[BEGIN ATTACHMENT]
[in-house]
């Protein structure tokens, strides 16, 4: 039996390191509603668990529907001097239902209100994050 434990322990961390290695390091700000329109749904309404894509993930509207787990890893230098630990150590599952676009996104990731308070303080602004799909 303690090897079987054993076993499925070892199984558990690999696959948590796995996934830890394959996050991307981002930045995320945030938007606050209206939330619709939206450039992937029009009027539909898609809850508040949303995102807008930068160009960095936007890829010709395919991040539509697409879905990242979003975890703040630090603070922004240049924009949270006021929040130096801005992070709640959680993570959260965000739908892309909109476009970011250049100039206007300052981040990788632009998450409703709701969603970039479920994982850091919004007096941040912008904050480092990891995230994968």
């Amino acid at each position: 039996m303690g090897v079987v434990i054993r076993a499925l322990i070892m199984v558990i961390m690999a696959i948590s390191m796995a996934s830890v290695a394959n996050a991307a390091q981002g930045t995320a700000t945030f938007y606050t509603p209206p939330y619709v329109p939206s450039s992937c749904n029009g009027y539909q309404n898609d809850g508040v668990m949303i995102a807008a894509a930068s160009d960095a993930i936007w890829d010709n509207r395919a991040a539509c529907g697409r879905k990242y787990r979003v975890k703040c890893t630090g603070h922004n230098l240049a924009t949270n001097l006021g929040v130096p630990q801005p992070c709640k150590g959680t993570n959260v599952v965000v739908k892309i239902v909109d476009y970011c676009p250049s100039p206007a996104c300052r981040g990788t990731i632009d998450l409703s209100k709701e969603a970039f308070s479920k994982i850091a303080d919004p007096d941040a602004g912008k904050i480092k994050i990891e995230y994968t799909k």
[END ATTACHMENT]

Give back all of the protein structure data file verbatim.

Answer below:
[in-house]
């Protein structure tokens, strides 16, 4: 039996390191509603668990529907001097239902209100994050 434990322990961390290695390091700000329109749904309404894509993930509207787990890893230098630990150590599952676009996104990731308070303080602004799909 303690090897079987054993076993499925070892199984558990690999696959948590796995996934830890394959996050991307981002930045995320945030938007606050209206939330619709939206450039992937029009009027539909898609809850508040949303995102807008930068160009960095936007890829010709395919991040539509697409879905990242979003975890703040630090603070922004240049924009949270006021929040130096801005992070709640959680993570959260965000739908892309909109476009970011250049100039206007300052981040990788632009998450409703709701969603970039479920994982850091919004007096941040912008904050480092990891995230994968």
């Amino acid at each position: 039996m303690g090897v079987v434990i054993r076993a499925l322990i070892m199984v558990i961390m690999a696959i948590s390191m796995a996934s830890v290695a394959n996050a991307a390091q981002g930045t995320a700000t945030f938007y606050t509603p209206p939330y619709v329109p939206s450039s992937c749904n029009g009027y539909q309404n898609d809850g508040v668990m949303i995102a807008a894509a930068s160009d960095a993930i936007w890829d010709n509207r395919a991040a539509c529907g697409r879905k990242y787990r979003v975890k703040c890893t630090g603070h922004n230098l240049a924009t949270n001097l006021g929040v130096p630990q801005p992070c709640k150590g959680t993570n959260v599952v965000v739908k892309i239902v909109d476009y970011c676009p250049s100039p206007a996104c300052r981040g990788t990731i632009d998450l409703s209100k709701e969603a970039f308070s479920k994982i850091a303080d919004p007096d941040a602004g912008k904050i480092k994050i990891e995230y994968t799909k």